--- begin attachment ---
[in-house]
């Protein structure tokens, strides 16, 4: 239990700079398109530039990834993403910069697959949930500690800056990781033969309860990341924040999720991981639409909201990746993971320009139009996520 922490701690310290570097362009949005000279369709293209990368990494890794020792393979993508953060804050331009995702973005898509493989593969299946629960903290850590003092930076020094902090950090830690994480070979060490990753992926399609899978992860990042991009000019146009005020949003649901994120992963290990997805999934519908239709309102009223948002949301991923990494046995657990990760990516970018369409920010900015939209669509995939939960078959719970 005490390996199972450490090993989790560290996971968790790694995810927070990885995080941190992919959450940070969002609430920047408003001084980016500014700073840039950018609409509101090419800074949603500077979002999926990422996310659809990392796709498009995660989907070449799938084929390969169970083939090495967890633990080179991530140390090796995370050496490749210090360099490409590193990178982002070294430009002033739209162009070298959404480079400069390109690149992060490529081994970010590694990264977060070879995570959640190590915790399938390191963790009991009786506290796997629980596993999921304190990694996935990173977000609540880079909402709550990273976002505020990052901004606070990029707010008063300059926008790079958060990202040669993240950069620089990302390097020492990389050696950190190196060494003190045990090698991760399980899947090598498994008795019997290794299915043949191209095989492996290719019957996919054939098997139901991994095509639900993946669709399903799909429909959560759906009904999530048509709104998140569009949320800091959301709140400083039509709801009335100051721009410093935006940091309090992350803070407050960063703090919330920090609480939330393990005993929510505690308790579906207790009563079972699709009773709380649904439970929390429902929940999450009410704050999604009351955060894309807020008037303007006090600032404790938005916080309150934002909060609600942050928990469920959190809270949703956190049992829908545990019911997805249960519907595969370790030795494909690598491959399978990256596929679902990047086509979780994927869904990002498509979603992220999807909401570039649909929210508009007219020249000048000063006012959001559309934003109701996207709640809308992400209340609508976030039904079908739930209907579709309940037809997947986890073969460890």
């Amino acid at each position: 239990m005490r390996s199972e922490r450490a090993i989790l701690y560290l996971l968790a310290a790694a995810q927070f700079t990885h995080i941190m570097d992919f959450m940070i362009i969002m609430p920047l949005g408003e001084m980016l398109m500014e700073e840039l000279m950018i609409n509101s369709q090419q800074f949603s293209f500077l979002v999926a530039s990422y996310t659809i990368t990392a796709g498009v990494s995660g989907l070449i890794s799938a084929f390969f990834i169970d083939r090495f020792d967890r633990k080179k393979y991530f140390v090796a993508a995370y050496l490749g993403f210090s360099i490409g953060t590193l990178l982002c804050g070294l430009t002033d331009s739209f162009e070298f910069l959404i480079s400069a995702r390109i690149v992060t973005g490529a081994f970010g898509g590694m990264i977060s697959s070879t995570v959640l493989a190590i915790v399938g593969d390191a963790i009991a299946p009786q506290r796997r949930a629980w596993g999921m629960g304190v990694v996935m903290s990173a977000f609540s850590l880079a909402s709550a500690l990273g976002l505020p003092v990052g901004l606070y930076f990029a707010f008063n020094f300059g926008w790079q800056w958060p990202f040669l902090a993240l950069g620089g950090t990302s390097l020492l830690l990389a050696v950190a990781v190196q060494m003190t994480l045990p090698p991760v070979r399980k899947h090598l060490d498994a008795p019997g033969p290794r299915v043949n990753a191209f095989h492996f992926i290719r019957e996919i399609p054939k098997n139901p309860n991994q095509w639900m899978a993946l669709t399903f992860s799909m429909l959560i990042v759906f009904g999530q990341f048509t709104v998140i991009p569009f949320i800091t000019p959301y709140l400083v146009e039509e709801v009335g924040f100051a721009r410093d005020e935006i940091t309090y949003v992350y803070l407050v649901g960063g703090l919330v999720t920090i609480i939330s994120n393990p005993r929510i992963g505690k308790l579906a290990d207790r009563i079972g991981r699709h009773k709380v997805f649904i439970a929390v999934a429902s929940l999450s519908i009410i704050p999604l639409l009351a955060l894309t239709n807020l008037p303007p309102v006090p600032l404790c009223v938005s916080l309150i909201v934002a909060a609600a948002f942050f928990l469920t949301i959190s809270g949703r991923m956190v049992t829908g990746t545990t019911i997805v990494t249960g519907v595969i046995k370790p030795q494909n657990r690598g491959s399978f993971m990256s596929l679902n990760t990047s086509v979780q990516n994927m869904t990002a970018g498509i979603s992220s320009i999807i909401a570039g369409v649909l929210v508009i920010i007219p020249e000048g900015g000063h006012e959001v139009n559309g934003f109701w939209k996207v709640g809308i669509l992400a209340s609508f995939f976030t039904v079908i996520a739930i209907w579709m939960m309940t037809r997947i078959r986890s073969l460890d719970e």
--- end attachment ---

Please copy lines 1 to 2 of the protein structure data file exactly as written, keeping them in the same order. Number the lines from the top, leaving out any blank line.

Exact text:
[in-house]
């Protein structure tokens, strides 16, 4: 239990700079398109530039990834993403910069697959949930500690800056990781033969309860990341924040999720991981639409909201990746993971320009139009996520 922490701690310290570097362009949005000279369709293209990368990494890794020792393979993508953060804050331009995702973005898509493989593969299946629960903290850590003092930076020094902090950090830690994480070979060490990753992926399609899978992860990042991009000019146009005020949003649901994120992963290990997805999934519908239709309102009223948002949301991923990494046995657990990760990516970018369409920010900015939209669509995939939960078959719970 005490390996199972450490090993989790560290996971968790790694995810927070990885995080941190992919959450940070969002609430920047408003001084980016500014700073840039950018609409509101090419800074949603500077979002999926990422996310659809990392796709498009995660989907070449799938084929390969169970083939090495967890633990080179991530140390090796995370050496490749210090360099490409590193990178982002070294430009002033739209162009070298959404480079400069390109690149992060490529081994970010590694990264977060070879995570959640190590915790399938390191963790009991009786506290796997629980596993999921304190990694996935990173977000609540880079909402709550990273976002505020990052901004606070990029707010008063300059926008790079958060990202040669993240950069620089990302390097020492990389050696950190190196060494003190045990090698991760399980899947090598498994008795019997290794299915043949191209095989492996290719019957996919054939098997139901991994095509639900993946669709399903799909429909959560759906009904999530048509709104998140569009949320800091959301709140400083039509709801009335100051721009410093935006940091309090992350803070407050960063703090919330920090609480939330393990005993929510505690308790579906207790009563079972699709009773709380649904439970929390429902929940999450009410704050999604009351955060894309807020008037303007006090600032404790938005916080309150934002909060609600942050928990469920959190809270949703956190049992829908545990019911997805249960519907595969370790030795494909690598491959399978990256596929679902990047086509979780994927869904990002498509979603992220999807909401570039649909929210508009007219020249000048000063006012959001559309934003109701996207709640809308992400209340609508976030039904079908739930209907579709309940037809997947986890073969460890």